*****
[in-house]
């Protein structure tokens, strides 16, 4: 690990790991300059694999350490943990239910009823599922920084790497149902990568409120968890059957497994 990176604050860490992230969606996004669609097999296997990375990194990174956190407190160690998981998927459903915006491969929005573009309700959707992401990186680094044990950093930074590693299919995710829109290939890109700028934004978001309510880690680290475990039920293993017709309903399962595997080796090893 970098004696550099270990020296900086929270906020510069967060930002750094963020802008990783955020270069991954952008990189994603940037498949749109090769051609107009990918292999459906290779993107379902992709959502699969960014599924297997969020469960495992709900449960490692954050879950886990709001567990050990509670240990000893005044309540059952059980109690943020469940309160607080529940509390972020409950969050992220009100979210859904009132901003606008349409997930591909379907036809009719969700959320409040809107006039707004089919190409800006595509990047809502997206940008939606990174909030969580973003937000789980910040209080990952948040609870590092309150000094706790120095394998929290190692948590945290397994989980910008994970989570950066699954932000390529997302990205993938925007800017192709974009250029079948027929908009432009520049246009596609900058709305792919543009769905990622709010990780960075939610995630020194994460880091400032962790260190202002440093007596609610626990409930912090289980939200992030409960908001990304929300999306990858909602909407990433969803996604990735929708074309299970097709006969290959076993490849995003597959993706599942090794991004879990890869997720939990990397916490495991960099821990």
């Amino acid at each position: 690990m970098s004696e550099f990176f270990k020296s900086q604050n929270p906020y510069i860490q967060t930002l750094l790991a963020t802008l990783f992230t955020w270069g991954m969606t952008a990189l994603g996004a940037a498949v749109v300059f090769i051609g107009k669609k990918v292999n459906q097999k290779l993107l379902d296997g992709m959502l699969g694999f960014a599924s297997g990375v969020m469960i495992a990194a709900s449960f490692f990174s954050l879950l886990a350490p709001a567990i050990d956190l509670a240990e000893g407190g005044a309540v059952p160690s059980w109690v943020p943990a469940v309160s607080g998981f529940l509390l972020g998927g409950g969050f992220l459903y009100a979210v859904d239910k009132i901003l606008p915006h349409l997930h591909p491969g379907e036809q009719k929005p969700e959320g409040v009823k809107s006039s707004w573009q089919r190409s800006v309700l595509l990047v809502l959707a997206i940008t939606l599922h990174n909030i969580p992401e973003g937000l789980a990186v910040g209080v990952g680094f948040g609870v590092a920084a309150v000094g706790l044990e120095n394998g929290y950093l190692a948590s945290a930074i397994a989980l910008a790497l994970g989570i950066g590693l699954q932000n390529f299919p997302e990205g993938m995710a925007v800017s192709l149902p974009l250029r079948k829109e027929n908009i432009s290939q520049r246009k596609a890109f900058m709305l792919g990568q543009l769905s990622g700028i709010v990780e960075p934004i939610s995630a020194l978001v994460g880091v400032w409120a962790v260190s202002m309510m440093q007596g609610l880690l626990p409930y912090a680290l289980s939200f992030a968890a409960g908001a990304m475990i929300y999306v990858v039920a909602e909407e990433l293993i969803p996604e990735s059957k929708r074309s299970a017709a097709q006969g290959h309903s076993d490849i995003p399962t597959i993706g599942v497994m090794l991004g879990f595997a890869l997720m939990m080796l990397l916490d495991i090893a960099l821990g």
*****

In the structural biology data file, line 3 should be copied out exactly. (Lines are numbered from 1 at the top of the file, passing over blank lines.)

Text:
């Amino acid at each position: 690990m970098s004696e550099f990176f270990k020296s900086q604050n929270p906020y510069i860490q967060t930002l750094l790991a963020t802008l990783f992230t955020w270069g991954m969606t952008a990189l994603g996004a940037a498949v749109v300059f090769i051609g107009k669609k990918v292999n459906q097999k290779l993107l379902d296997g992709m959502l699969g694999f960014a599924s297997g990375v969020m469960i495992a990194a709900s449960f490692f990174s954050l879950l886990a350490p709001a567990i050990d956190l509670a240990e000893g407190g005044a309540v059952p160690s059980w109690v943020p943990a469940v309160s607080g998981f529940l509390l972020g998927g409950g969050f992220l459903y009100a979210v859904d239910k009132i901003l606008p915006h349409l997930h591909p491969g379907e036809q009719k929005p969700e959320g409040v009823k809107s006039s707004w573009q089919r190409s800006v309700l595509l990047v809502l959707a997206i940008t939606l599922h990174n909030i969580p992401e973003g937000l789980a990186v910040g209080v990952g680094f948040g609870v590092a920084a309150v000094g706790l044990e120095n394998g929290y950093l190692a948590s945290a930074i397994a989980l910008a790497l994970g989570i950066g590693l699954q932000n390529f299919p997302e990205g993938m995710a925007v800017s192709l149902p974009l250029r079948k829109e027929n908009i432009s290939q520049r246009k596609a890109f900058m709305l792919g990568q543009l769905s990622g700028i709010v990780e960075p934004i939610s995630a020194l978001v994460g880091v400032w409120a962790v260190s202002m309510m440093q007596g609610l880690l626990p409930y912090a680290l289980s939200f992030a968890a409960g908001a990304m475990i929300y999306v990858v039920a909602e909407e990433l293993i969803p996604e990735s059957k929708r074309s299970a017709a097709q006969g290959h309903s076993d490849i995003p399962t597959i993706g599942v497994m090794l991004g879990f595997a890869l997720m939990m080796l990397l916490d495991i090893a960099l821990g």